Corporate restructuring is a process through which companies modify and reorganize themselves whether through modifications in their operations, financial structure, ownership or any such aspect.
Oftentimes, the impetus is to increase profitability of a company, however there are many more justifications for undergoing such a process.
A company may wish to improve its performance and do so by strategizing to remove any unnecessary subsidiaries which no longer contribute to its principle aims. Moreover, this may be due to insufficient profits being made which may be the result of any factor of production, the quality of goods or producing goods which are no longer sought after inter alia.
On the contrary, restructuring may also encompass the intention to diversify the goods or services offered rather than to downsize or take the company in a different direction. This derives from the notion of synergy, as companies may have more value when combined and therefore, this would encourage a company to merge or acquire other companies.
In tandem with this is the notion of reverse synergy, where a company may split up its divisions into other companies as their worth may be greater separated rather than merged.
Maltese law provides for two possibilities when it comes to company restructuring: the compromise and the Company Recovery Procedure (hereinafter ‘CRP’).
Article 329 of the Malta Companies Act concerns reconstruction or amalgamation of a company, and sub-article (2) provides instances in which the court may make an order to sanction the compromise contemplated in Article 327 of the same Act.
These are if the compromise or arrangement was proposed in connection with a plan for restructuring of the company or an amalgamation of companies and within that plan, either the whole or a part of a company shall be transferred to another.
The court order may take place for matters considered in sub-article (3) such as the transfer of a whole undertaking and any liabilities related thereto, the dissolution of the transferring company without winding up or any other consequential or incidental matters to ensure the process is properly carried out.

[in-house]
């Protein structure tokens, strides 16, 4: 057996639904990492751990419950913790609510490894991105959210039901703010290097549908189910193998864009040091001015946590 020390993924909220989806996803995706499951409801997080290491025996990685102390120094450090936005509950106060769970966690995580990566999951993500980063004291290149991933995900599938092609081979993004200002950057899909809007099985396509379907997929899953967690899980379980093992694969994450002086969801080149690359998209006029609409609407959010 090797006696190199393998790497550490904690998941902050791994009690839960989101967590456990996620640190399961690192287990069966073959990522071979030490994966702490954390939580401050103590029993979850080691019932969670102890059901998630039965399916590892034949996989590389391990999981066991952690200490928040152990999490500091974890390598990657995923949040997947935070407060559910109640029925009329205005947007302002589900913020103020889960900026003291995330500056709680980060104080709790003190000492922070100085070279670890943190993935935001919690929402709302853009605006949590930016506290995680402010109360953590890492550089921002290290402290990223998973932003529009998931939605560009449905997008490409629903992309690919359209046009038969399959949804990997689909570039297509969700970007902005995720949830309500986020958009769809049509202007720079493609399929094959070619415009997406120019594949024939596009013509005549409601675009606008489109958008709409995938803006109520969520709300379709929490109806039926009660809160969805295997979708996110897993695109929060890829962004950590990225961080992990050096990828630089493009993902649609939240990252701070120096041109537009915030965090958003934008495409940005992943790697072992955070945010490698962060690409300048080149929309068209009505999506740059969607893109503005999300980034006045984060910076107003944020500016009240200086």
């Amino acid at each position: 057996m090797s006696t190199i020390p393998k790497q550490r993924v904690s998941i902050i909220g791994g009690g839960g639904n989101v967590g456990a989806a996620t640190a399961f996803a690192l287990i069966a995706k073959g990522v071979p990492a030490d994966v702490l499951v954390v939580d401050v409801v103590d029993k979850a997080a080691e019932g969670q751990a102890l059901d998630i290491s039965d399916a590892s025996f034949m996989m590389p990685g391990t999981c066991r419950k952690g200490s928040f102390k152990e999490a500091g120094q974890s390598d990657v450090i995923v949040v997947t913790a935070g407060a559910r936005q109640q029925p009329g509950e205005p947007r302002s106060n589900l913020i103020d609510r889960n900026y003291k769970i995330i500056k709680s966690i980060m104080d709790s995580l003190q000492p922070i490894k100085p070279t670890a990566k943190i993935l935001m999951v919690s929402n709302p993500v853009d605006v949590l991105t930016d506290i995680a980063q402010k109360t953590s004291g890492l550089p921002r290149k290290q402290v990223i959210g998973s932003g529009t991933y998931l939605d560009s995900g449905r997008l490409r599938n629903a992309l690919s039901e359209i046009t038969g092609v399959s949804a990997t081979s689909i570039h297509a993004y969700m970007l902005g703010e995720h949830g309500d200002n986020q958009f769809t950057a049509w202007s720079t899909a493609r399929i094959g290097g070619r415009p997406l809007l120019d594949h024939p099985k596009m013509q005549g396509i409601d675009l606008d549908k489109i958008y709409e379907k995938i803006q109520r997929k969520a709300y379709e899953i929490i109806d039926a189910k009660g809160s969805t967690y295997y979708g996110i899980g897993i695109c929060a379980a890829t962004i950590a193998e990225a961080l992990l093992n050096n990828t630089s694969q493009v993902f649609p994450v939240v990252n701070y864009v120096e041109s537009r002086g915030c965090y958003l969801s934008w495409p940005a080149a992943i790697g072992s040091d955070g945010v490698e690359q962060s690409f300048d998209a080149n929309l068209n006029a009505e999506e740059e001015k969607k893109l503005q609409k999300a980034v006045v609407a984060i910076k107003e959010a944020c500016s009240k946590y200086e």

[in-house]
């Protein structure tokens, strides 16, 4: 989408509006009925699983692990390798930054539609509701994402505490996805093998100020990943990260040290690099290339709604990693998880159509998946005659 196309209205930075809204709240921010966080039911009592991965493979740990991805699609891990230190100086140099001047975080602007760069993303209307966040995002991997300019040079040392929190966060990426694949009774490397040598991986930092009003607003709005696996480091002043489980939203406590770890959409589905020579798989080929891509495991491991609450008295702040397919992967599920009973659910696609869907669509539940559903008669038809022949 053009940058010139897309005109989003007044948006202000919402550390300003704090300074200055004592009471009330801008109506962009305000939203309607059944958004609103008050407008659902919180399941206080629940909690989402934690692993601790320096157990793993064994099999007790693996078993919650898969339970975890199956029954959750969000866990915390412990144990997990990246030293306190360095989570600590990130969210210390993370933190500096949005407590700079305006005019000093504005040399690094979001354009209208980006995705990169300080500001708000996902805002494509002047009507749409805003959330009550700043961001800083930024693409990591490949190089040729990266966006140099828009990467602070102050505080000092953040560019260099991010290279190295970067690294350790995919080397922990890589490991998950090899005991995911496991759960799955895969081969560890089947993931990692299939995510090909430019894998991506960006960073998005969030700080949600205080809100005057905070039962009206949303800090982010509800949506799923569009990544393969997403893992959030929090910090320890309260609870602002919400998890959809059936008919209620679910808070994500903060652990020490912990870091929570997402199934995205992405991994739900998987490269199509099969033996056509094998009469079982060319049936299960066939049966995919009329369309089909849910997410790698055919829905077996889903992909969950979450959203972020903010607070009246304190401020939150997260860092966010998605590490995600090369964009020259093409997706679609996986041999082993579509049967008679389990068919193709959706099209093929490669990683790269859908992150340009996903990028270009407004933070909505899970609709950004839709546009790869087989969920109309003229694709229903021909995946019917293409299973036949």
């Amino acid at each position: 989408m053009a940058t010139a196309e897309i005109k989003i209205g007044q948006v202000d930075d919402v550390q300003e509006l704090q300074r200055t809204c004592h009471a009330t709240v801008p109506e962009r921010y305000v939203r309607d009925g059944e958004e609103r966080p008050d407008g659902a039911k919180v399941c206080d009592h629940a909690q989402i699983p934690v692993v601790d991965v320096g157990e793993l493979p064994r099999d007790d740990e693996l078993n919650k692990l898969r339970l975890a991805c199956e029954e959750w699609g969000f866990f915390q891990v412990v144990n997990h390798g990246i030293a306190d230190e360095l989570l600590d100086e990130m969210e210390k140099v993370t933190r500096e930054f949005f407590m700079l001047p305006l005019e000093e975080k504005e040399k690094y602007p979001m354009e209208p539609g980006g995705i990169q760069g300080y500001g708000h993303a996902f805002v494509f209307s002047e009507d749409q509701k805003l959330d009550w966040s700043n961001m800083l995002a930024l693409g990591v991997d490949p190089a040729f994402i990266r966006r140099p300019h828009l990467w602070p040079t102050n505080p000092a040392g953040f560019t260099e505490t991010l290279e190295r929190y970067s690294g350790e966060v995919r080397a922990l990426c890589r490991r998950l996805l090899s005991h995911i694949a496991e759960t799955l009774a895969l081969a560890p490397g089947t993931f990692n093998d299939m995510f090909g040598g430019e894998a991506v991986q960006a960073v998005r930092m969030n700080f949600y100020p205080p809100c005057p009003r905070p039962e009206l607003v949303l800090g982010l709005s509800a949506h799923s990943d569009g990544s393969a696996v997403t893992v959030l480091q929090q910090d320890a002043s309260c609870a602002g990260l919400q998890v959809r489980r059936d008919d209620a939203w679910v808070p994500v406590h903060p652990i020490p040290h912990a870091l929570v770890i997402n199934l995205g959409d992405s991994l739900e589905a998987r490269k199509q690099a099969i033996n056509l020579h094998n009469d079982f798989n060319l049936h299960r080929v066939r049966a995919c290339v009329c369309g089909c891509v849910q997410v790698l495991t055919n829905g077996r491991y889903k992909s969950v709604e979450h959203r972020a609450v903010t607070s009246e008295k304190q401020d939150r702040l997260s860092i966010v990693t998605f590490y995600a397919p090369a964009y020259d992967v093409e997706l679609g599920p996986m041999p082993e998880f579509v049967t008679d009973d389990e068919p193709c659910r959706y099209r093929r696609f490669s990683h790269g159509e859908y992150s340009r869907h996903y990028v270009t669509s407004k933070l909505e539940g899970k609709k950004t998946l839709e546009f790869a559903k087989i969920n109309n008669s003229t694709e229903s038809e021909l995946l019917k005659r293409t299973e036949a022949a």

The CRP constituted in Article 329B et seque of the Companies Act, is triggered when a company applies to the court to appoint a special controller who shall be responsible for administering the business of the company for a duration which is determined by the Court.
COVID-19 has had a significant impact on companies’ autonomy for restructuring around the entire globe, with many companies struggling simply to profit from their business whilst facing this new reality. To counteract this, Legal Notice 192 of 2020 was published. The Legal Notice provided for several changes, however most notable for these purposes was the establishment of a fund within the scope of the CRP to be known as the Company Recovery Fund.
Later in the year, Legal Notice 373 of 2020 was introduced. This introduced the Suspension of Filing for Dissolution and Winding Up Regulations which aimed to provide companies with some relief from insolvency proceedings commenced by creditors.
As there are obligations set by the Registry of Companies, it is in the interest of any companies undergoing a restructuring to ensure that all obligations enforced by the Registry are complied with.
Any form of corporate restructuring requires professional advice. BDO’s legal team along with other professionals offers advice and assistance with respect to the effects, advantages and potential disadvantages of the restructuring.
We also provide comprehensive guidance on the company recovery procedure as well as assistance and advice on other restructuring possibilities such as mergers, management buyouts, the reorganisation of share capital and its distribution thereof, debt refinancing options and even liquidations and winding up procedures.
BDO can also help with the preparation and submission of any documentation required by law.
Want to knowmore? Get in touch with BDO's Legal team today